The November 2018 pre-seen focuses on GymFiT, a company in the budget-gym sector of the health and fitness industry. Here we’re going to pick out some interesting facts and figures from our full industry analysis (available as part of our pre-seen study packs), introducing you to a few of the themes that might help to anticipate some of the issues that will be raised in the exam in February.
The budget gym industry is a fascinating and dynamic one, and has witnessed considerable relative growth in recent years. The key has been simplification in terms of membership procedures, pricing, and facilities. Many “no frills” brands have emerged on the scene through this strategy and have made huge inroads, especially at the expense of more traditional mid-market gyms. Typically, these mid-market gyms had included facilities such as saunas and swimming pools in addition to the core weightlifting and cardiovascular facilities. The new budget gyms have to a large degree stripped away these “extras”, and have focused instead on delivering quality core facilities at price points that are well below the former rates for mid-market and luxury fitness clubs. This has allowed for rapid growth to occur in this sector, as increasingly large proportions of populations are becoming highly aware of and committed to health and fitness in general. National and international brands are now beginning to make their presence felt for the first time in this industry.
To give an indication of just how dramatic this shift has been, consider the first figure below. Though this particular graphic represents the situation in Canada in 2016, the same pattern can be seen throughout North American and European markets, with similar developments expected in emerging markets in the coming years. The mid-market in Canada lost huge ground to the budget gym sector. In just one year, 581 low-cost gyms opened across the country, while 278 mid-range gyms closed. Meanwhile, only 10 new mid-range gyms opened nationally. This trend is expected to continue.
In terms of more general demand and growth trends, all indications are that demand for gym memberships will grow in the coming years. The graph below gives a clue as to how things will progress in the short-term. As you can see, there was huge growth in the years leading up to the global financial crisis. Undoubtedly the extent to which most societies have become image-conscious in the last two decades has spurred this demand, and where disposable incomes increase, demand for health and fitness products/services appears to increase proportionately. The unsurprising slump in global demand post-2008 only lasted a couple of years, and since 2010 we’ve seen the rate of growth steadily rising again. If global economic growth continues its recovery, we can expect the growth in demand for health and fitness services to approach the levels seen prior to the financial crisis.
A crucial consideration from the perspective of gaining new members is understanding the psychology of gym-goers. One aspect of this is understanding why people have left gyms (or ended their memberships) in the past. If budget gym operators can gain insights into such motivations, they can then adapt their offerings so as to minimise the risk that new and current members will be lost to rivals. The next graph presents the results of a survey on precisely this question—why former gym-goers decided to leave their previous gyms? As you can see, the most commonly cited reasons are financial, with no longer being unable to afford it and not making use of memberships being the primary reasons. This underlines the crucial importance of creating attractive, easy-to-understand, and flexible offerings and membership deals. Budget operators are of course particularly sensitive to pricing considerations, and so this is something that will already be central to their strategic outlook. Location is the third most important consideration, and as is the case with the pre-seen company GymFiT, making sure that premises are located at least within reach of reliable public transport links is vital. Perhaps the most interesting of the remaining factors are overcrowding and “feeling out of place”. It is in these areas that there is perhaps the greatest scope for differentiation in the increasingly competitive segment of budget gyms. Overcrowding is reflected in the fact that in recent years, membership growth has generally outstripped the growth of gyms. Which means that the demand for gyms is still outpacing the supply. Moreover, budget gyms will have to remain very attentive to customers’ preferences as this segment becomes increasingly saturated. Making members feel comfortable and at ease in what can be a very intimidating environment (especially for newcomers) could be the key to gaining an edge on the competition.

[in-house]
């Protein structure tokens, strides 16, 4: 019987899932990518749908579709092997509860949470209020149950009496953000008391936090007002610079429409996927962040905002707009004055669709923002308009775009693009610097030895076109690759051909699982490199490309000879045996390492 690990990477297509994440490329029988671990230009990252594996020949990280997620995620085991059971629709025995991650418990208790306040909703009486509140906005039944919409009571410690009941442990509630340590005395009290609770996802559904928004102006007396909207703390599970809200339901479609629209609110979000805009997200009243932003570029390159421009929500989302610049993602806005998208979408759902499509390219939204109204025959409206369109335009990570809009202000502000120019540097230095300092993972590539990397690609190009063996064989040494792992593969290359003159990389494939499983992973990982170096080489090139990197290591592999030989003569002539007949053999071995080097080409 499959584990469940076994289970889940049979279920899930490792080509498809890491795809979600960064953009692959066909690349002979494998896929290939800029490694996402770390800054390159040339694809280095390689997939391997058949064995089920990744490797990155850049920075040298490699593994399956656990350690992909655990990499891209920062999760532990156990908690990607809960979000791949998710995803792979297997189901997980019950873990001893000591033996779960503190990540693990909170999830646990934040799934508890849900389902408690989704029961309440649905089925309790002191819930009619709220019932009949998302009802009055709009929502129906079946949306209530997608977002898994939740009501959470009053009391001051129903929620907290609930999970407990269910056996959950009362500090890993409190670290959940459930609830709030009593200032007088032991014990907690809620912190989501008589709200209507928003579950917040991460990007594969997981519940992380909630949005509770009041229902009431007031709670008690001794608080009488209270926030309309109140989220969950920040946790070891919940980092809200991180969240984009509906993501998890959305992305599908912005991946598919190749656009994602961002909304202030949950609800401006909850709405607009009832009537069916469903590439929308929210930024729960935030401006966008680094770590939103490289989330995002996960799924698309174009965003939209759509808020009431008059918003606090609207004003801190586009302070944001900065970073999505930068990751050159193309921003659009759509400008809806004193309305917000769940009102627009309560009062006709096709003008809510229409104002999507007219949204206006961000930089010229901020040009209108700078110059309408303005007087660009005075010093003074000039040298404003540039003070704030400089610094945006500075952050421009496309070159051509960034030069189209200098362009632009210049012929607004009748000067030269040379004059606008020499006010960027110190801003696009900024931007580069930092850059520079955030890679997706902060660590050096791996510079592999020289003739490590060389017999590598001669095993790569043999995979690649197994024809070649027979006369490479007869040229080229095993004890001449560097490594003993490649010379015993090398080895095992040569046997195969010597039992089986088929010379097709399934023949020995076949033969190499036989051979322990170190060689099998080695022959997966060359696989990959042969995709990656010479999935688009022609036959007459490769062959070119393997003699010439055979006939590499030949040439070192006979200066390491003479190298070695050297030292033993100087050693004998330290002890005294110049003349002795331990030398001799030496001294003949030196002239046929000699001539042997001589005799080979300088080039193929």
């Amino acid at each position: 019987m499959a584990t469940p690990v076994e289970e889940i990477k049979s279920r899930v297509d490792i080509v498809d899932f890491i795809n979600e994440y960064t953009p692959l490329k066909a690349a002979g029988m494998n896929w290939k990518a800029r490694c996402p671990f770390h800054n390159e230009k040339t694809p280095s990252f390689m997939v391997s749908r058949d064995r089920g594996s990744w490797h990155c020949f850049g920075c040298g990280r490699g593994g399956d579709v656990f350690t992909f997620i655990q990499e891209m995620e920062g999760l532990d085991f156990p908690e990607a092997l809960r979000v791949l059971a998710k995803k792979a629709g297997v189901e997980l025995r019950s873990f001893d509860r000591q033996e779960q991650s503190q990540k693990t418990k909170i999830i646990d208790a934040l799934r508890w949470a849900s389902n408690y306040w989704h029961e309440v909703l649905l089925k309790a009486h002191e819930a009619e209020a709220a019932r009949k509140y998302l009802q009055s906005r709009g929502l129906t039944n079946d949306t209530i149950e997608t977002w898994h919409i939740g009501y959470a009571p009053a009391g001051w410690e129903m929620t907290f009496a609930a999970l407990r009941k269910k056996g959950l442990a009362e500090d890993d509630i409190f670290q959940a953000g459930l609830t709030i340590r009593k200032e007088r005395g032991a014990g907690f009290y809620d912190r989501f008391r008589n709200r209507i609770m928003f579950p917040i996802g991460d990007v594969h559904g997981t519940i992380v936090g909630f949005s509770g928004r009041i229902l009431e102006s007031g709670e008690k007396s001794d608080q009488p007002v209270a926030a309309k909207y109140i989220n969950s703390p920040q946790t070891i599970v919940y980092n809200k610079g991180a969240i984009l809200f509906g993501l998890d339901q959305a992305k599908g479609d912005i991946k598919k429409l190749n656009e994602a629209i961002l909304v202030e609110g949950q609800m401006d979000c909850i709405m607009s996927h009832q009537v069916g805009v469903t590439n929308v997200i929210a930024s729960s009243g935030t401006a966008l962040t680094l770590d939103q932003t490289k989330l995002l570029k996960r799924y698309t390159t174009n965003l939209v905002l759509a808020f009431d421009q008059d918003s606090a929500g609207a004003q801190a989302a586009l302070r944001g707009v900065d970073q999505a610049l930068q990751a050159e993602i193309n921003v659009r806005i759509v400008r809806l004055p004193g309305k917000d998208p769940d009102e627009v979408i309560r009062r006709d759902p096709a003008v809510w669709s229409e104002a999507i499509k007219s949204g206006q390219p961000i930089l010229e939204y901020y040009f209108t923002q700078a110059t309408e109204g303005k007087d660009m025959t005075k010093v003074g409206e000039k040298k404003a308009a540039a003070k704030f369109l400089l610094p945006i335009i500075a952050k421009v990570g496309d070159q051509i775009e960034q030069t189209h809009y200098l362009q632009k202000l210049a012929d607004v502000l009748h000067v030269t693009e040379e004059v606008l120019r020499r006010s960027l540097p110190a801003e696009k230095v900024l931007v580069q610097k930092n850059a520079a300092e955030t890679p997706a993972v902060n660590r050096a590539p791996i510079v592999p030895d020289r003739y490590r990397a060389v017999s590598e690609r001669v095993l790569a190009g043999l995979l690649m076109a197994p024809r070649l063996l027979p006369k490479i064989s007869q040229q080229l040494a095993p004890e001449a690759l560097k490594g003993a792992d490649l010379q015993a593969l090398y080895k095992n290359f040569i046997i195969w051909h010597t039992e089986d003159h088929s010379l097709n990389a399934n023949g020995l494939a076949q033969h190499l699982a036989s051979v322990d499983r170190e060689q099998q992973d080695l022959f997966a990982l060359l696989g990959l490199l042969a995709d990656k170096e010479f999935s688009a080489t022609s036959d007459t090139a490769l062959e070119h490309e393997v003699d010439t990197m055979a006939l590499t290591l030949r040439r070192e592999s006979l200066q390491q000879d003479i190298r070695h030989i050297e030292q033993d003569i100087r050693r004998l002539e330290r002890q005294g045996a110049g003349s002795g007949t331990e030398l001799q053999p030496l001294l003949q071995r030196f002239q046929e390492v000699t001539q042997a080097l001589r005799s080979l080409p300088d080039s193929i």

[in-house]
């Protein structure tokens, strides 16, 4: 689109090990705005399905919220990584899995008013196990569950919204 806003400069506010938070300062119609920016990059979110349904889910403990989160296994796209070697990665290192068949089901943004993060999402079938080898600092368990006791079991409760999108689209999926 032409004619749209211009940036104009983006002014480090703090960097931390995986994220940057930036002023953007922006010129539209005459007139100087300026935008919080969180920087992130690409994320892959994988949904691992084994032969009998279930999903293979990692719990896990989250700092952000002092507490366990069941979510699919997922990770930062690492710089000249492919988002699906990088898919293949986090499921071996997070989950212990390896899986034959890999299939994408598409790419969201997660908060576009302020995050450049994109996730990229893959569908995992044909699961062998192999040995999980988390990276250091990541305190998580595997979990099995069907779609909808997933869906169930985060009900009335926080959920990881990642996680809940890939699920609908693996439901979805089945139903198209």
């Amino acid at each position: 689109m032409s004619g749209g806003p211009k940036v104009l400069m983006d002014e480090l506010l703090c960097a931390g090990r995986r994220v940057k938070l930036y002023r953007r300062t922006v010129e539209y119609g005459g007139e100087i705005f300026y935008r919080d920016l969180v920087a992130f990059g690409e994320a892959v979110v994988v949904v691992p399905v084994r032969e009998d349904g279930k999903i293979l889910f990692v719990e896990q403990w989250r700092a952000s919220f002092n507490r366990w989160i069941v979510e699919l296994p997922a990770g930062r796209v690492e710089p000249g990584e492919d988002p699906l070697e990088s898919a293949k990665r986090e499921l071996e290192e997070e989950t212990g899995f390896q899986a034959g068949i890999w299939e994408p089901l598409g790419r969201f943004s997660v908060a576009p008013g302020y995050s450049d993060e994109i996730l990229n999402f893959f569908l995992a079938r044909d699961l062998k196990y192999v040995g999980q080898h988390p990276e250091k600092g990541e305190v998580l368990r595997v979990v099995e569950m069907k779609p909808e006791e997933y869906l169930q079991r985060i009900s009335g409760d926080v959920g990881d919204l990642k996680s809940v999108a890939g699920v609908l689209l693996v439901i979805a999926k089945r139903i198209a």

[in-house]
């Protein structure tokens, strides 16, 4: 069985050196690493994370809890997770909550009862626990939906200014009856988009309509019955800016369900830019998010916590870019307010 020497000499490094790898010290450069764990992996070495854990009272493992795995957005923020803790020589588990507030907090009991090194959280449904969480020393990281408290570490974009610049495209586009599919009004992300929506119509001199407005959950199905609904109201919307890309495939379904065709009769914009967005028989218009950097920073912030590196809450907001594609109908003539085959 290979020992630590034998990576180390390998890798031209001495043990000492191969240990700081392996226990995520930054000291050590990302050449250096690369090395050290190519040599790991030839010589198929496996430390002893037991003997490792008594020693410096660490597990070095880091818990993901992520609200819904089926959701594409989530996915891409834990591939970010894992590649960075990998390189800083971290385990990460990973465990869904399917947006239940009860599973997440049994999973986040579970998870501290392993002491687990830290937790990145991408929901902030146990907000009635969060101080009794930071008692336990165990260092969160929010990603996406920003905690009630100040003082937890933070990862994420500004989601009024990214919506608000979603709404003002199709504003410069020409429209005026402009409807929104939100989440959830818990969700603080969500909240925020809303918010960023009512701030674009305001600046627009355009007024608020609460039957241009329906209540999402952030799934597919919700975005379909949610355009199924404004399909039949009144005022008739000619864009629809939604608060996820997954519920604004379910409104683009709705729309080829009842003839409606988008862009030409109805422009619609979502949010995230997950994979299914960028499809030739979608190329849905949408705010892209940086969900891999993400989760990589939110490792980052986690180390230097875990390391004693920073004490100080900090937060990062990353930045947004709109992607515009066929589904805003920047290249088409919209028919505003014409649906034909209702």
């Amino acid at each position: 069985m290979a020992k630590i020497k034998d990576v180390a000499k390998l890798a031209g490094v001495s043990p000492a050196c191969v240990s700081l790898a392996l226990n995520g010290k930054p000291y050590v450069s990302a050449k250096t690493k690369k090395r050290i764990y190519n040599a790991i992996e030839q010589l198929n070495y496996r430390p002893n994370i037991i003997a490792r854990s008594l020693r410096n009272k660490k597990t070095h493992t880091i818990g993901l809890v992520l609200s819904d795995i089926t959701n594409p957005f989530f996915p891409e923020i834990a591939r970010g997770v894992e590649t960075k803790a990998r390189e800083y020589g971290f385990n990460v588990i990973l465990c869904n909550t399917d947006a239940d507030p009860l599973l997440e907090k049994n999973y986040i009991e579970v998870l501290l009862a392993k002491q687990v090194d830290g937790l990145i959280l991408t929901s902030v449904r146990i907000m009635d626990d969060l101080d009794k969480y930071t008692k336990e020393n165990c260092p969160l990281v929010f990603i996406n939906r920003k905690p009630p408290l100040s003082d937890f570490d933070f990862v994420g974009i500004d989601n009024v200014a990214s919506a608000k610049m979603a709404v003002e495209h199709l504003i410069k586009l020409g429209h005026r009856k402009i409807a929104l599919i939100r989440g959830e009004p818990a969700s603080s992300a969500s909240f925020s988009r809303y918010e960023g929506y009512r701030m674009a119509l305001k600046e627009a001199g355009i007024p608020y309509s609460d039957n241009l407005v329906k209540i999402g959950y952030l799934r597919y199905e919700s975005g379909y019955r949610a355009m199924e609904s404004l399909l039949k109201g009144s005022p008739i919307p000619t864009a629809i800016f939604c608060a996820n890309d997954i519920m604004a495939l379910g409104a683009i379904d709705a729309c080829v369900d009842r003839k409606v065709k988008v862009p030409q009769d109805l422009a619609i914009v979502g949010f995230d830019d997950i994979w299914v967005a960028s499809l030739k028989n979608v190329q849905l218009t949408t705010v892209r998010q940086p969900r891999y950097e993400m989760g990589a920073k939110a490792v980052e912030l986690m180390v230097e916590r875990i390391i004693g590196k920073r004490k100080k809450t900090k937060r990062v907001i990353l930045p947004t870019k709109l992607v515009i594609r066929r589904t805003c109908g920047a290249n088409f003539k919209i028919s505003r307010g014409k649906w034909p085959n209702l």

This article is a snippet of what's available as part of our market-leading Case Study Packs. The packs includes over four hours of pre-seen and industry analysis, mock exams weighted in accordance with official exams, exam simulators, financial ratio analysis and much more. Follow this link here to discover more.
Don't forget to check out our other free OCS November 2018 articles here and here for more insights ahead of your exam.